Impact outlook 2022: More strategies to launch and measurement to improve

A year of 'real change' for impact investing

Further impact funds are set to be brought to market this year, and with that more focus on the real economy and seeing changes to people’s lives and the planet.

Industry commentators said the data will need to play catch up on this, and prices may need to come down, but, as we saw from the IPCC report last year, COP26 and the devastation of extreme weather events, there is no time to waste.

Here, investment professionals share their views:

A year of new direct capital investment

Nick Parsons, head of research & ESG, ThomasLloyd Group

“Investing to make a positive impact on jobs, lives, communities and the environment offers a more purposeful role for capital than ESG investing, and this will be more appreciated in the coming year.

“The key theme for 2022 will be to ensure a sustainable economic recovery, providing secure well-paid jobs in those sectors – energy, infrastructure, transport, communications and welfare – which play a vital role in building resilient communities and societies.

“This will be a year of new direct capital investment. A year of the real economy, real jobs, and real change.”

Whole economy must reach net zero

Nick Samuels, head of manager research, Redington

“We’ll see more funds aligning to net zero in 2022 and no doubt we’ll see further launches of impact strategies that seek to invest in or benefit from the transition to a green economy.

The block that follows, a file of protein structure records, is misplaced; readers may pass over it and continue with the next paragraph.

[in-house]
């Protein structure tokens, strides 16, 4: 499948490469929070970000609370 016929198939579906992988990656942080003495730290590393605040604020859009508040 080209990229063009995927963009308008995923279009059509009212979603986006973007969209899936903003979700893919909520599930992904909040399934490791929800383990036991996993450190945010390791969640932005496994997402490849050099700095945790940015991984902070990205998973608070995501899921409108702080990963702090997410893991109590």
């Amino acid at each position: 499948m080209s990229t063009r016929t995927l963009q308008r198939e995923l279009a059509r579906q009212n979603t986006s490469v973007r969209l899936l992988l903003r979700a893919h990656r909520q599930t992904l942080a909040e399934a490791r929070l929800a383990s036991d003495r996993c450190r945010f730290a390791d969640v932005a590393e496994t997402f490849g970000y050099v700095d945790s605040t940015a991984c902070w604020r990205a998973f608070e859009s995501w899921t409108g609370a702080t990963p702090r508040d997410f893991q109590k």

“Asset managers need to commit to getting the whole economy to net zero and in turn put pressure on their portfolio companies to do the same. We shouldn’t get hung up on current levels of carbon intensity or other flawed metrics; each manager will have their own way of getting there, just like they have their own investment process. As fund selectors we can then judge the strength of the commitment and the quality of the plan like we do with all other aspects of a fund’s offering. The data will follow eventually.”

Impact bonds to issue but consider costs

Nimisha Sodha, head of ESG, FE Investments

Green bonds continue to dominate but we also saw the issuance of impact bonds more than double when comparing 2021’s figures with 2020 and social bond issuance also accelerated as well. This in turn could lead to a wider variety of ESG bond strategies becoming available in 2022.

“To date, the vast majority have been standard corporate bond funds, which are easy to implement in an ESG process, but lots of managers have announced new products that are coming to market that are more strategic in nature, investing in a range of credit instruments and sovereign bonds.

“One of the biggest challenges for impact bonds is being able to monitor and aggregate data. We have already seen the inherent difficulty of obtaining meaningful ESG data for the industry as a whole, but impact bonds cover a wide variety of strategies, so it becomes an even trickier proposition. However, while each issuer may take a slightly different approach, there are greater moves taking place for more standardisation of reporting and the metrics used.

“The cost of impact bonds is also something to consider. While most come at a premium, which although doesn’t seem to be having any immediate effect on investor capital flows or interest, has drawn some reservations from some fund managers, who have cited the cost of recent issuances for their reluctance to purchase.”